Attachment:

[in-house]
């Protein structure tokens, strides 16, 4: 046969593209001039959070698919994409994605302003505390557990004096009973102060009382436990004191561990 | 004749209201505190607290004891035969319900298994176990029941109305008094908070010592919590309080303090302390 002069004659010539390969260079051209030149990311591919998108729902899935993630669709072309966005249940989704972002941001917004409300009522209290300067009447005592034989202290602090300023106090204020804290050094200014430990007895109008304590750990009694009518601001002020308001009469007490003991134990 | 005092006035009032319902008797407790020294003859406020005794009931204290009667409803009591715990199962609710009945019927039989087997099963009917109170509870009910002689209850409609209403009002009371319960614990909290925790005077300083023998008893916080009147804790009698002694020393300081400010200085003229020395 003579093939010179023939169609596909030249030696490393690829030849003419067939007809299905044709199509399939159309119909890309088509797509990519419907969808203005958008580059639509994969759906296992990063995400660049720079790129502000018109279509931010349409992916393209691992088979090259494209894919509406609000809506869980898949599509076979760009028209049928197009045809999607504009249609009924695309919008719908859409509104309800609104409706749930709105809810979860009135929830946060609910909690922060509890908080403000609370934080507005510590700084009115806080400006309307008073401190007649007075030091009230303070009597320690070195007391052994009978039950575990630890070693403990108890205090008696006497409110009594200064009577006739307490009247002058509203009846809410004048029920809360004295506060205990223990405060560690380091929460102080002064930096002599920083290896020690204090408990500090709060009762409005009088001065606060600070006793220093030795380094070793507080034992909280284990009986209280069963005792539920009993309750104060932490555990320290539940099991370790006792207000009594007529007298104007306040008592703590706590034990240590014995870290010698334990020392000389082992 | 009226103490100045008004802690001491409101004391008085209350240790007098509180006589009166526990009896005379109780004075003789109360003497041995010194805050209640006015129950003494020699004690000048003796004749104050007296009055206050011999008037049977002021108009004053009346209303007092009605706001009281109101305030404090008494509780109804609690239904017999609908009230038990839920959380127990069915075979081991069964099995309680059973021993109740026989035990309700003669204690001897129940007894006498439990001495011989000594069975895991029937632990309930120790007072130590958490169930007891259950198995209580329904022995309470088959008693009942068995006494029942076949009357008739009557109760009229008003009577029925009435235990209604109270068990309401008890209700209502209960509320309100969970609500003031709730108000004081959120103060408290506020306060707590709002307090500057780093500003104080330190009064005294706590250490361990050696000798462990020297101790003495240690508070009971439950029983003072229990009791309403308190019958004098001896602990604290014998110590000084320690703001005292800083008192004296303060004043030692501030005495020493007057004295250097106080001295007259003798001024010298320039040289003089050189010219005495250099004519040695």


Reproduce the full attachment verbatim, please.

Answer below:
[in-house]
């Protein structure tokens, strides 16, 4: 046969593209001039959070698919994409994605302003505390557990004096009973102060009382436990004191561990 | 004749209201505190607290004891035969319900298994176990029941109305008094908070010592919590309080303090302390 002069004659010539390969260079051209030149990311591919998108729902899935993630669709072309966005249940989704972002941001917004409300009522209290300067009447005592034989202290602090300023106090204020804290050094200014430990007895109008304590750990009694009518601001002020308001009469007490003991134990 | 005092006035009032319902008797407790020294003859406020005794009931204290009667409803009591715990199962609710009945019927039989087997099963009917109170509870009910002689209850409609209403009002009371319960614990909290925790005077300083023998008893916080009147804790009698002694020393300081400010200085003229020395 003579093939010179023939169609596909030249030696490393690829030849003419067939007809299905044709199509399939159309119909890309088509797509990519419907969808203005958008580059639509994969759906296992990063995400660049720079790129502000018109279509931010349409992916393209691992088979090259494209894919509406609000809506869980898949599509076979760009028209049928197009045809999607504009249609009924695309919008719908859409509104309800609104409706749930709105809810979860009135929830946060609910909690922060509890908080403000609370934080507005510590700084009115806080400006309307008073401190007649007075030091009230303070009597320690070195007391052994009978039950575990630890070693403990108890205090008696006497409110009594200064009577006739307490009247002058509203009846809410004048029920809360004295506060205990223990405060560690380091929460102080002064930096002599920083290896020690204090408990500090709060009762409005009088001065606060600070006793220093030795380094070793507080034992909280284990009986209280069963005792539920009993309750104060932490555990320290539940099991370790006792207000009594007529007298104007306040008592703590706590034990240590014995870290010698334990020392000389082992 | 009226103490100045008004802690001491409101004391008085209350240790007098509180006589009166526990009896005379109780004075003789109360003497041995010194805050209640006015129950003494020699004690000048003796004749104050007296009055206050011999008037049977002021108009004053009346209303007092009605706001009281109101305030404090008494509780109804609690239904017999609908009230038990839920959380127990069915075979081991069964099995309680059973021993109740026989035990309700003669204690001897129940007894006498439990001495011989000594069975895991029937632990309930120790007072130590958490169930007891259950198995209580329904022995309470088959008693009942068995006494029942076949009357008739009557109760009229008003009577029925009435235990209604109270068990309401008890209700209502209960509320309100969970609500003031709730108000004081959120103060408290506020306060707590709002307090500057780093500003104080330190009064005294706590250490361990050696000798462990020297101790003495240690508070009971439950029983003072229990009791309403308190019958004098001896602990604290014998110590000084320690703001005292800083008192004296303060004043030692501030005495020493007057004295250097106080001295007259003798001024010298320039040289003089050189010219005495250099004519040695």